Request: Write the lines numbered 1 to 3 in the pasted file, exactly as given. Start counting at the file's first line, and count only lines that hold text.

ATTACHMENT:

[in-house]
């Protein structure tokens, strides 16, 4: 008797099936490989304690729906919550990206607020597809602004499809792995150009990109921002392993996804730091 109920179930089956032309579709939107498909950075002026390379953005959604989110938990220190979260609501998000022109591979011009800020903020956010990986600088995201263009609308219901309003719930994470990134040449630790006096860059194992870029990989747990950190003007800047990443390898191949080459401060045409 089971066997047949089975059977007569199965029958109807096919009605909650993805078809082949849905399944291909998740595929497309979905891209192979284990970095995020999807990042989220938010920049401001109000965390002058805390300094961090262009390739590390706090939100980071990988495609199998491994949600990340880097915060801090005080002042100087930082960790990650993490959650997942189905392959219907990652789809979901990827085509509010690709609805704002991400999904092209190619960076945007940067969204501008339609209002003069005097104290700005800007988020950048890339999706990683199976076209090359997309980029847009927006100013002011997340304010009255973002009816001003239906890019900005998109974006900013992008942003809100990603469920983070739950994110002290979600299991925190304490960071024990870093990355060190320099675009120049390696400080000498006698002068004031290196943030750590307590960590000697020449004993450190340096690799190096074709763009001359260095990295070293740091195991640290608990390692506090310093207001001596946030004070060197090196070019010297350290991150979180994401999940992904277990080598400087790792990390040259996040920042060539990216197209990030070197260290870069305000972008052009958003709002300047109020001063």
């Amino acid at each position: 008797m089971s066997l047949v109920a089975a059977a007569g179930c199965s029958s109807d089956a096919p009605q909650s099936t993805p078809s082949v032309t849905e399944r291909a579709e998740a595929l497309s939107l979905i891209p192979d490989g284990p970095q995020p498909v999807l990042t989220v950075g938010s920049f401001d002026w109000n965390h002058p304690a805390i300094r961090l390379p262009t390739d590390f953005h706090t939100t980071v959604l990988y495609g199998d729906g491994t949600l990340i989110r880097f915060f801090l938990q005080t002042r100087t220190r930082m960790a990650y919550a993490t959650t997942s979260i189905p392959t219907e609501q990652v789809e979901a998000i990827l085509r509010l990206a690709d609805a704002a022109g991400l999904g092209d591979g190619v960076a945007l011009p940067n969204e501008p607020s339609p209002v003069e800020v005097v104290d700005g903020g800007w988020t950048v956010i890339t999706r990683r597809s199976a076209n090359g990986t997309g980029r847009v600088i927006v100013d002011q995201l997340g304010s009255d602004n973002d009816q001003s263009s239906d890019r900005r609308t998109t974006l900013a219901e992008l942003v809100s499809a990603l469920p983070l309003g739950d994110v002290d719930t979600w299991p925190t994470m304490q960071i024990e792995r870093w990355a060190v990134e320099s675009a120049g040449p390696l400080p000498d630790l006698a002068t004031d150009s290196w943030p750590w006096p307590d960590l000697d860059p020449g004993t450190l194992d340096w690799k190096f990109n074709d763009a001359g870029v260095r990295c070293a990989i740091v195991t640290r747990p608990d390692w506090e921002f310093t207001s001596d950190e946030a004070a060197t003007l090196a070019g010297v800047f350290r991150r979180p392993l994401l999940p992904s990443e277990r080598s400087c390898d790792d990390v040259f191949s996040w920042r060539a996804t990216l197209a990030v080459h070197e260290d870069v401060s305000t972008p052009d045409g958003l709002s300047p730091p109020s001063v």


[in-house]
């Protein structure tokens, strides 16, 4: 008797099936490989304690729906919550990206607020597809602004499809792995150009990109921002392993996804730091 109920179930089956032309579709939107498909950075002026390379953005959604989110938990220190979260609501998000022109591979011009800020903020956010990986600088995201263009609308219901309003719930994470990134040449630790006096860059194992870029990989747990950190003007800047990443390898191949080459401060045409 089971066997047949089975059977007569199965029958109807096919009605909650993805078809082949849905399944291909998740595929497309979905891209192979284990970095995020999807990042989220938010920049401001109000965390002058805390300094961090262009390739590390706090939100980071990988495609199998491994949600990340880097915060801090005080002042100087930082960790990650993490959650997942189905392959219907990652789809979901990827085509509010690709609805704002991400999904092209190619960076945007940067969204501008339609209002003069005097104290700005800007988020950048890339999706990683199976076209090359997309980029847009927006100013002011997340304010009255973002009816001003239906890019900005998109974006900013992008942003809100990603469920983070739950994110002290979600299991925190304490960071024990870093990355060190320099675009120049390696400080000498006698002068004031290196943030750590307590960590000697020449004993450190340096690799190096074709763009001359260095990295070293740091195991640290608990390692506090310093207001001596946030004070060197090196070019010297350290991150979180994401999940992904277990080598400087790792990390040259996040920042060539990216197209990030070197260290870069305000972008052009958003709002300047109020001063």
């Amino acid at each position: 008797m089971s066997l047949v109920a089975a059977a007569g179930c199965s029958s109807d089956a096919p009605q909650s099936t993805p078809s082949v032309t849905e399944r291909a579709e998740a595929l497309s939107l979905i891209p192979d490989g284990p970095q995020p498909v999807l990042t989220v950075g938010s920049f401001d002026w109000n965390h002058p304690a805390i300094r961090l390379p262009t390739d590390f953005h706090t939100t980071v959604l990988y495609g199998d729906g491994t949600l990340i989110r880097f915060f801090l938990q005080t002042r100087t220190r930082m960790a990650y919550a993490t959650t997942s979260i189905p392959t219907e609501q990652v789809e979901a998000i990827l085509r509010l990206a690709d609805a704002a022109g991400l999904g092209d591979g190619v960076a945007l011009p940067n969204e501008p607020s339609p209002v003069e800020v005097v104290d700005g903020g800007w988020t950048v956010i890339t999706r990683r597809s199976a076209n090359g990986t997309g980029r847009v600088i927006v100013d002011q995201l997340g304010s009255d602004n973002d009816q001003s263009s239906d890019r900005r609308t998109t974006l900013a219901e992008l942003v809100s499809a990603l469920p983070l309003g739950d994110v002290d719930t979600w299991p925190t994470m304490q960071i024990e792995r870093w990355a060190v990134e320099s675009a120049g040449p390696l400080p000498d630790l006698a002068t004031d150009s290196w943030p750590w006096p307590d960590l000697d860059p020449g004993t450190l194992d340096w690799k190096f990109n074709d763009a001359g870029v260095r990295c070293a990989i740091v195991t640290r747990p608990d390692w506090e921002f310093t207001s001596d950190e946030a004070a060197t003007l090196a070019g010297v800047f350290r991150r979180p392993l994401l999940p992904s990443e277990r080598s400087c390898d790792d990390v040259f191949s996040w920042r060539a996804t990216l197209a990030v080459h070197e260290d870069v401060s305000t972008p052009d045409g958003l709002s300047p730091p109020s001063v």